Unfortunately, when a tooth dies, a root canal is necessary to stop the pain and prevent the infection from spreading. A tooth is filled with living tissue that swells in response to infection and injury, just like tissue anywhere else in the body. The problem with teeth, however, is that there’s no room for the inflamed tissue to swell as it’s confined to the inside of the hard outer layers of the tooth.

If your son’s tooth is truly dead or dying, then a root canal is the best treatment to help him get relief.

A root canal is the only treatment option once the inside of a tooth is compromised by damage or decay.

And based upon the description of your son’s symptoms (namely, sensitivity to biting and cold temperatures) it sounds like your dentist did the right thing by referring your son to an endodontic specialist for a more definitive diagnosis. Those are classic signs of a dying tooth.

It’s worth noting that removing a permanent retainer should be a straightforward procedure with very little risk of damaging the teeth. If your dentist truly caused the injury to your son’s tooth, then he should pay for the root canal to repair the damage.

Additionally, while braces and retainers are only rarely connected with complications like the one your son has experienced, some people find that they get excellent results when they choose an alternative to traditional orthodontic treatment.

If you, your son, or anyone else in your family needs to see an orthodontist in the future, you might want to consider exploring a method such as facial growth guidance.

This post was published on behalf of Dr. Heng Lim, a whole health dentist in Owasso.

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How to get rid of a black triangle between teeth after braces.

I’ve had braces in the past, but a tooth shifted out of place, so my current orthodontist ground down part of my tooth by about 2 millimeters to fit the spring retainer he made. The problem is that shaving my tooth like that has left this weird black triangle between my teeth where the gums don’t fill in.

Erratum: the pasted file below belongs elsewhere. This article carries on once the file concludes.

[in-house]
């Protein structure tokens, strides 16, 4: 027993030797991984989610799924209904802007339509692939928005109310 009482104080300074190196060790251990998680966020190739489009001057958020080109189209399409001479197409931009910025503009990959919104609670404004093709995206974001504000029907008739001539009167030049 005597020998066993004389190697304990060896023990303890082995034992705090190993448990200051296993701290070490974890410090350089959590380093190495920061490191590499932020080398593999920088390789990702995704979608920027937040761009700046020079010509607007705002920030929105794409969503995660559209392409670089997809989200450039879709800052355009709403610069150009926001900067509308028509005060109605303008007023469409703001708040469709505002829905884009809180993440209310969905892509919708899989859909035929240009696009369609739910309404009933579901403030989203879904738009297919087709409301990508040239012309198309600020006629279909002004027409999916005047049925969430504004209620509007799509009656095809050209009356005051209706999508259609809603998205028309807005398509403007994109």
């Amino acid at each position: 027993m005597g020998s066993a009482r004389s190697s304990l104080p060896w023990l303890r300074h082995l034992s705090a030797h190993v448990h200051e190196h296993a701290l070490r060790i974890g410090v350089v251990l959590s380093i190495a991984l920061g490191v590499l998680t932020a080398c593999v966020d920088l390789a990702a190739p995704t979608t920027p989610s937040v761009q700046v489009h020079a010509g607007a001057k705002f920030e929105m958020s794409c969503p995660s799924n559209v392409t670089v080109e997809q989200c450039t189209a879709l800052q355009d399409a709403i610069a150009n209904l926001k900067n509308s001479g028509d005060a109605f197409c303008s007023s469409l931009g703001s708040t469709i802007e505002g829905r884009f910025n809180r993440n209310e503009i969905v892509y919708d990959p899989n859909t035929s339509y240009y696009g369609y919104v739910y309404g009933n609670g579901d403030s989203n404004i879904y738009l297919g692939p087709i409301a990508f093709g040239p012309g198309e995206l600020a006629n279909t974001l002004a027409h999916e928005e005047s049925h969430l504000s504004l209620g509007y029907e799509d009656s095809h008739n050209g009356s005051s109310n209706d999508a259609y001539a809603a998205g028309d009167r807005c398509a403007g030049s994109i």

Is it possible to make the gums grow to fill in this space? I hate the way it looks!

Thanks for any advice you can share!

Gina from New Jersey

A photograph of teeth that have black triangles of empty space between them near the gum line.
One or more black triangles after orthodontic treatment can make you feel self-conscious about the appearance of your smile.

Hello, Gina

We can’t give you any definitive advice based on our limited understanding of your situation, however, we can share some basic information.

For starters, your orthodontist may have a plan to correct that gap. Your treatment is not yet complete, so you can continue working with him to find out what kind of results he hopes to achieve with the spring retainer or other orthodontic appliances.

Second, your gums are not likely to grow in enough to fill the empty space. Your gum line will follow the natural contours and spacing of your teeth because gum tissue doesn’t grow over nothing; it needs a foundation. Even if you were to surgically alter your gum tissue with a graft to fill in the gap, the tissue would shrink back to its normal contours over time.

Finally, closing up a black triangle like yours can be quite challenging, depending on the shape of your teeth. Sometimes teeth are left with these gaps even when they are perfectly straight and even when they touch evenly on the sides. So once your orthodontic treatment is complete, we recommend that you see an excellent cosmetic dentist who can apply just the right amount of natural-looking dental bonding to change the shape of your teeth and close the gap.

This post has been published on behalf of Dr. Heng Lim, an Owasso dentist who takes a comprehensive treatment approach to orthodontics.